Born Wilhelm Albert Vladimir Apollinaris de Kostrowitzky/Kostrowicki in Rome, Italy, he was one of the many artists who worked in the Montmartre district of Paris during an era of great creativity. His mother was Angelica Kostrowicki, a Polish countess, his father possibly Francesco Flugi d'Aspermont, a Swiss-Italian aristocrat who disappeared early from Apollinaire's life.
One of the most popular members of the artistic community in Montparnasse, his friends and collaborators during that period were Pablo Picasso, Max Jacob, André Salmon, Marie Laurencin, André Derain, Blaise Cendrars, Pierre Reverdy, Jean Cocteau, Erik Satie, Ossip Zadkine, Marc Chagall and Marcel Duchamp.
In 1911, he joined the Puteaux Group, an offshoot branch of the cubist movement. On September 7 of the same year, police arrested and jailed him on suspicion stealing the Mona Lisa, but later released him.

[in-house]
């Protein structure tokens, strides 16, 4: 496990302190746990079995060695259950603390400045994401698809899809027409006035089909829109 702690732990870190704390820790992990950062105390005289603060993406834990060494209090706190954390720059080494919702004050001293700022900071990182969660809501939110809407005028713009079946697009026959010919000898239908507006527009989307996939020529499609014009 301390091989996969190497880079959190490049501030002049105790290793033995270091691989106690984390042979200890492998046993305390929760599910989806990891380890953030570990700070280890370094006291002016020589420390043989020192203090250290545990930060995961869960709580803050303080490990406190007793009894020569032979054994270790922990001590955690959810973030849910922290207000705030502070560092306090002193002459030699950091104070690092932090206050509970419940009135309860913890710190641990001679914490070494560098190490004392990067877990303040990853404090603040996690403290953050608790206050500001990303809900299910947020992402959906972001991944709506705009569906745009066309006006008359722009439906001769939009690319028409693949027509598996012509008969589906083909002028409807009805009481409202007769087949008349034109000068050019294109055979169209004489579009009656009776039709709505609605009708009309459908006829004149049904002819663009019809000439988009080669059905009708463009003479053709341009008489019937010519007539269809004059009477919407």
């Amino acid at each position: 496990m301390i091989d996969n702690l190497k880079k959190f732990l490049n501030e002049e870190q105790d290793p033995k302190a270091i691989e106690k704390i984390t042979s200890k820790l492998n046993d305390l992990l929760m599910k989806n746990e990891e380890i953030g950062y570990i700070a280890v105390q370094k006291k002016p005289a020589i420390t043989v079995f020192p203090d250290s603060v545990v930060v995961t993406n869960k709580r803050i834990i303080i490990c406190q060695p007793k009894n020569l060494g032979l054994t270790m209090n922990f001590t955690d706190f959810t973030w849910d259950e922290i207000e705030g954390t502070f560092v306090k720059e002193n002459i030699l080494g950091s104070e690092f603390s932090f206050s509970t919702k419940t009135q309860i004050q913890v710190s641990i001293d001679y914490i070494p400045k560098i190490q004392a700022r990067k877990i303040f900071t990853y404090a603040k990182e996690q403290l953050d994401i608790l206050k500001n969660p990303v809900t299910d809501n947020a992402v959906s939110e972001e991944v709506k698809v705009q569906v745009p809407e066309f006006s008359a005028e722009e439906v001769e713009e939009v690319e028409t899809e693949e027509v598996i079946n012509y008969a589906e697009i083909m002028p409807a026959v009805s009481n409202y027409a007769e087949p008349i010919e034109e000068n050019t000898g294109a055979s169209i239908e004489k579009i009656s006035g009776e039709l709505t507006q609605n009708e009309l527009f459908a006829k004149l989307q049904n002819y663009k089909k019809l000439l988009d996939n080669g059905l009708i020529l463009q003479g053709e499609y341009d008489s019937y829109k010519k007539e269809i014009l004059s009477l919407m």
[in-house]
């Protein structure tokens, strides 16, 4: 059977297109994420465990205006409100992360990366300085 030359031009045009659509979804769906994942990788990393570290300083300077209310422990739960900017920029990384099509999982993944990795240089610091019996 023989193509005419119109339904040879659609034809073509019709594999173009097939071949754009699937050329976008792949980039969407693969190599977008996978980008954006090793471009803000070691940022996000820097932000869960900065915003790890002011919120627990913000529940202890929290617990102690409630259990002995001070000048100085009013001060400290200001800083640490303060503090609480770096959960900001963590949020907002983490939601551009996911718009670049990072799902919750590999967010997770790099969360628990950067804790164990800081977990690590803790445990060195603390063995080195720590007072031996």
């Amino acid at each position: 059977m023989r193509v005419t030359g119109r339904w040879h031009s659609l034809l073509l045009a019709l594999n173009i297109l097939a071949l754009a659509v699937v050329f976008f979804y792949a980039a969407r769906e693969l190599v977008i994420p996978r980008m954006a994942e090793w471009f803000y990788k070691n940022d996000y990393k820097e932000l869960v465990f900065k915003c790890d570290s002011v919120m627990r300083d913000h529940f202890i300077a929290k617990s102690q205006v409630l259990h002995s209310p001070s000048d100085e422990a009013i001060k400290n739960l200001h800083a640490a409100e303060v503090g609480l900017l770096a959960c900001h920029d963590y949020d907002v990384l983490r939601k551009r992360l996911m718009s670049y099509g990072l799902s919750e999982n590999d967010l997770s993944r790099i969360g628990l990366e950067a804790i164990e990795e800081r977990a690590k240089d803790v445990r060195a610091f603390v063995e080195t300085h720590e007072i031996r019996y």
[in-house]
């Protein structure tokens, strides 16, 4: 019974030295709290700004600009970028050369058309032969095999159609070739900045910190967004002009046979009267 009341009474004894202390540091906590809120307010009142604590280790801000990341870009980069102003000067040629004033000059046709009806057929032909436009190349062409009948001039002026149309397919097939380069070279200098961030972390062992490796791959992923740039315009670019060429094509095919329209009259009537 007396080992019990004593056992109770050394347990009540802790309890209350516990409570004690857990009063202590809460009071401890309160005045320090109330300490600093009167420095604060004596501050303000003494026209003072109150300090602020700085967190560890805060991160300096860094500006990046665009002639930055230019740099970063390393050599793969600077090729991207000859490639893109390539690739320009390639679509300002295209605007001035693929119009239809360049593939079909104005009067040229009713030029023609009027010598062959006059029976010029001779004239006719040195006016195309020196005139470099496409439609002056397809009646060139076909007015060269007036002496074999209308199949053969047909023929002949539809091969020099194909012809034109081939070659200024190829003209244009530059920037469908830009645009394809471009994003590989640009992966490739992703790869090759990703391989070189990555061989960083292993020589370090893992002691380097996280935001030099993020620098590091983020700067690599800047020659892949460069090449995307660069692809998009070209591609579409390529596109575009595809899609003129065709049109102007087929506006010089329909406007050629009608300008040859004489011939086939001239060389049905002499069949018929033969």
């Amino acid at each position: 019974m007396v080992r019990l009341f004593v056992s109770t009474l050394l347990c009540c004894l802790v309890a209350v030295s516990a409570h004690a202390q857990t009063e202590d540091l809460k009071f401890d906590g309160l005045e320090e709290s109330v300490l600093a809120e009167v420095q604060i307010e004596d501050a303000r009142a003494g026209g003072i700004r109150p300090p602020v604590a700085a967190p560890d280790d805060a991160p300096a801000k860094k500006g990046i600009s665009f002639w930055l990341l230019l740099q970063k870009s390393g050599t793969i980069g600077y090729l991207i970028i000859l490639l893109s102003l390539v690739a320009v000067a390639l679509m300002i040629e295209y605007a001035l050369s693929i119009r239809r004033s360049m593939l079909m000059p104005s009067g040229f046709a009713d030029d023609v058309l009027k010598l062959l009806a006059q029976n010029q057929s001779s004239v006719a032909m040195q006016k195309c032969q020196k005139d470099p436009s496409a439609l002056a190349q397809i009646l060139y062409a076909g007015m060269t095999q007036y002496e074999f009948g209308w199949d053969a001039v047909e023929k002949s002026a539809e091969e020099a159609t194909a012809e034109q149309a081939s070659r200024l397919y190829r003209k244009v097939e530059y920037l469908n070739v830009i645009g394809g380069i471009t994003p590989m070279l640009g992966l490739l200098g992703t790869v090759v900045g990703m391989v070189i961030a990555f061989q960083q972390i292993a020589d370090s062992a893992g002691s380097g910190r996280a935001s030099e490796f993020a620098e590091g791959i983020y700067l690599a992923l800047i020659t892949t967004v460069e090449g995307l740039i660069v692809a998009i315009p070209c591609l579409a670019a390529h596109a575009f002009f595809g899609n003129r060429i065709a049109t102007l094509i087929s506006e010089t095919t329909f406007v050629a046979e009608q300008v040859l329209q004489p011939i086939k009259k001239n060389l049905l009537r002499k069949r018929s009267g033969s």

Apollinaire's first collection of poetry was L'enchanteur pourrissant (1909), but Alcools (1913) established his reputation. The poems, influenced in part by the Symbolists, juxtapose the old and the new, using traditional forms and modern imagery.
Also in 1913, Apollinaire published the essay Les Peintres cubistes on the cubist painters, a movement which he helped to define. He also coined the term orphism to describe a tendency towards absolute abstraction in the paintings of Robert Delaunay and others.
He fought in World War I and in 1916 was seriously wounded in the temple (see photo). While recovering from his wound, he wrote the play Les Mamelles de Tirésias (1917) (the subject of an opera by Francis Poulenc premiered in 1947), which he described as surrealist, making it one of the first works to be so described. Earlier he coined the word surrealism in the program notes for Jean Cocteau and Erik Satie's ballet Parade, first performed on 18 May 1917. He also published an artistic manifesto, L'Esprit nouveau et les poètes.